This is a must-watch Australian film dealing with the sex trafficking industry which is alive and well in this country. The Jammed is directed by Dee McLachlan who wanted to make a film about this illegal industry after she read a newspaper article about it. A newspaper article which was relegated to page seven - that would be waaayy after the football, folks!
The film opens with an event that plunges the viewer right into the near present. If I think about what Keith Thompson said at the Melbourne Writers' Festival about creating 'grace' at the beginning of the film, that's happened here. We're immediately in a frightening world - made more frightening by it's familiarity. This is Melbourne we're seeing - trams, cafe-goers in Lygon Street, the beautiful old trees that line our streets - but we are watching someone who is intensely vulnerable go out on a limb - for what? We don't yet know.
In a series of flash backs, intersecting with the present from one character's viewpoint, the narrative slowly catches up to the now as the stories of three women who have been sold into sex slavery and forced to work as prostitutes in Australia in order to pay off the 'debts' of their importation.
The central uniting figure in this is a young Australian insurance clerk who gets unwillingly caught up in this world due to a chance encounter with the mother of one of the girls. Ashley is the reluctant, but innocent, good samaritan. In the early stages of her involvement she represents the average viewer. Her character's growth throughout the film draws the viewer in and provides an interesting counterpoint, too, against the increasing cynicism, resignation and despair of the three prostitutes.
The script is written as a thriller - not as a documentary - and this, for me, was a significant difference between The Jammed and Lilya 4-Ever, a movie set in Russia and made by Swedish director, Lukas Moodysson. The latter rejects the shape of fictional film and assumes the shape of a drama-docco - until the end, of course. There's a sense of pre-determined relentless hopelessness about Lilya 4-Ever. Perhaps I'm wrong to say that has the shape of a docco - but what is so different about The Jammed is the fact that it allows other subplots to develop - thus keeping this from being a didactic psuedo documentary which could command political, but not as much artistic, respect.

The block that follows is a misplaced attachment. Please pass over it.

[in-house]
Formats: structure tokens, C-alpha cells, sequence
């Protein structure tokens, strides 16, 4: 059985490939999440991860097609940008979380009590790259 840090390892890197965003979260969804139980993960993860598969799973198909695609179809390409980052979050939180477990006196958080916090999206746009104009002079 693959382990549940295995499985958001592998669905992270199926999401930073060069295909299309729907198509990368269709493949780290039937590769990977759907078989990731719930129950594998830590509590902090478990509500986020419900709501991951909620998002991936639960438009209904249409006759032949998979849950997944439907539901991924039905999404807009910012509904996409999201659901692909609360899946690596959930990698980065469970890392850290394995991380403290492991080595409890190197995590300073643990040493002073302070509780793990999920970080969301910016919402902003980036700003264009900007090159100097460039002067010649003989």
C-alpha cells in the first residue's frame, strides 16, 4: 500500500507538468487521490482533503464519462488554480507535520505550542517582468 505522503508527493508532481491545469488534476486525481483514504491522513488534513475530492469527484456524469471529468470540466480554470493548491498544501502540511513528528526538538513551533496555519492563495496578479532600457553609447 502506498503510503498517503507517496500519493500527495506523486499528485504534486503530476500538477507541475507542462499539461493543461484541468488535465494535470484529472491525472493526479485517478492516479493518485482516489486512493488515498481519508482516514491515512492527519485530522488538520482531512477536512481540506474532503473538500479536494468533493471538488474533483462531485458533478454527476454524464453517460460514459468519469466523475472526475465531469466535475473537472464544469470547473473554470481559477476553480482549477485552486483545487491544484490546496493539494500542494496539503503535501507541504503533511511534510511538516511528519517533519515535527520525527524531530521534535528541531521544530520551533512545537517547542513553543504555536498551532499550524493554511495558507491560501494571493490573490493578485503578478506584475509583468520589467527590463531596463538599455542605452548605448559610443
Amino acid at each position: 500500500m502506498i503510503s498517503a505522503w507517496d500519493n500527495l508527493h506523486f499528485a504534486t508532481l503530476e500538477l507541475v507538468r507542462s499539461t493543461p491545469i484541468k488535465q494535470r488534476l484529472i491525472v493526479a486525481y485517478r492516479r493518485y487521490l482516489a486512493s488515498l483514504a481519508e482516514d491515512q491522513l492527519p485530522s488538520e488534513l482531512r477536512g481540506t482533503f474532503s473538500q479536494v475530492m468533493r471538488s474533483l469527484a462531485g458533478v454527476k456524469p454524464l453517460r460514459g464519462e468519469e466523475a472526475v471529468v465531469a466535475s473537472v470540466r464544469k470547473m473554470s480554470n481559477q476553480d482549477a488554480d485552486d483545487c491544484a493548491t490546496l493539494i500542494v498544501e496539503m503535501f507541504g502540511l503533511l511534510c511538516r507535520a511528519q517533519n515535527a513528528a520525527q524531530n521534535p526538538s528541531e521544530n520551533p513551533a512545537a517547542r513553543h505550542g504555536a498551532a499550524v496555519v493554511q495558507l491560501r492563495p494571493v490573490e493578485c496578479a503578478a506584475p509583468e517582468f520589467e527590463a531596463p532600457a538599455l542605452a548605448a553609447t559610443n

Instead, what you get is a thriller - as Ashley becomes more embroiled at the fate of the three young women, so do we. We are appalled at her foolish bravery - as is her ex-boyfriend, whom she involves. When things go badly wrong, we mourn with her - and carry some of her guilt. Little by little her own history emerges - the breakup with Tom, the truth about her father...and we begin to understand her a little better.
The film has been very well researched. It's a shame that a little more of this didn't really play a larger part - the brothel owner's character, for example, and his manouverings could have received closer attention. His wife's role in the brothel, as title-holder of the property, was busted by the industrious Ashley. This is common - but maybe to make that point would have over-balanced the film into something more didactic.
The criminals weren't only ruthless - they were also bungling, stupid, vindictative, brutal and sometimes, suprisingly, yearned for something more from their lives. Fook's infatuation with Rubi was both real and surreal.
One of the most poignant scenes in the movie, for me, was when the minders, Fook and Baldie took the three girls down to St Kilda and the girls were allowed five minutes of freedom on the beach.
Five minutes to splash in the Port Phillip Bay.
Good movie. It gets four stars from me - but go and see it for yourself. (Though not a night when you want a bit of froth and bubble!)